Tuesday, February 17, 2009

Some cultural differences are easy to learn. For example, once you hear that it isn’t appropriate to show your shoulders in church, it’s pretty easy to remember not to put on a sleeveless dress on Sunday morning. (Recently our pastor’s wife was looking at Karen’s wedding pictures. When she saw that I had worn a sleeveless dress and Lexi a strapless one, she sighed and said, “If a woman wore something like that to a wedding or church here, they would probably stone her.” She was exaggerating, but you get the idea.) But other things are ingrained and difficult to change. One of the hardest has to do with eye contact. It isn’t appropriate here for a woman to sustain eye contact with a man. After having spent my early twenties in the US, learning that a firm handshake while looking someone directly in the eyes inspires trust, it took me years to learn the Cameroonian art of eye contact. When talking to a man, I catch his eye very briefly, then I look away: over his shoulder, at the ground, off to the side – anywhere but at his eyes. But it’s important to sort of “check in” every once in awhile, looking at his eyes so that he knows I’m still engaged in the conversation. (I must say that knitting is a huge help in this situation, as it gives me somewhere obvious to look.) When I returned to the US after 23 years of this, it took me another few years to look a man in the eyes again, and I find it awkward to this day. It’s easier for me here.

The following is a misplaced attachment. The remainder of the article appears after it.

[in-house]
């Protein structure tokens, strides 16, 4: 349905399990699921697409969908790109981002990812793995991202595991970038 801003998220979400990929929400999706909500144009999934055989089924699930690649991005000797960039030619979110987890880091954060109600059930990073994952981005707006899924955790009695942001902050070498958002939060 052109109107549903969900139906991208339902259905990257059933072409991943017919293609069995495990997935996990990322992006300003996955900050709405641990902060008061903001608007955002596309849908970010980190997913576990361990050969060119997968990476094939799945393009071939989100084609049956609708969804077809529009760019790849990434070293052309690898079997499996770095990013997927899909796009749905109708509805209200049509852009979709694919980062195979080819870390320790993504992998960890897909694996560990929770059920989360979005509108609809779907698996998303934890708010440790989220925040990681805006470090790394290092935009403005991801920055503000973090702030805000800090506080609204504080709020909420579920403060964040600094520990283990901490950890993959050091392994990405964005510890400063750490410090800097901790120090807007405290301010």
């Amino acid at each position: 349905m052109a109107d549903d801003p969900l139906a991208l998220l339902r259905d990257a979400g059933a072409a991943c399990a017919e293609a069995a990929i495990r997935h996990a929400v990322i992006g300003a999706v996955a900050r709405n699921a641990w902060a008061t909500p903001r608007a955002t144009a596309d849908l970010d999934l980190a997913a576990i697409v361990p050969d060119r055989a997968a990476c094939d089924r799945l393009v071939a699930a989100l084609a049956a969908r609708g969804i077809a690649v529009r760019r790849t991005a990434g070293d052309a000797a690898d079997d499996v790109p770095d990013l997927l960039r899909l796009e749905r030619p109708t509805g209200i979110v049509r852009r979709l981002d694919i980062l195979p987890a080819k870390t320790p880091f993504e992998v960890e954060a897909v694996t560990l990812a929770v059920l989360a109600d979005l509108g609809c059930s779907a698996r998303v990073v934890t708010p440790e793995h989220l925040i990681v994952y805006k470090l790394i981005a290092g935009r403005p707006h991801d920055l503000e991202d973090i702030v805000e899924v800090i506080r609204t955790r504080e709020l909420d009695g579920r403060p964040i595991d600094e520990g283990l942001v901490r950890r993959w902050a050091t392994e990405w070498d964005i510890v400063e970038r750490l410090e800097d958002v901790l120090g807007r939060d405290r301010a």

1 comment:

  1. My daughter is attending an ultra orthodox Jewish wedding in March. She must also be covered. The men and women will be separated as well.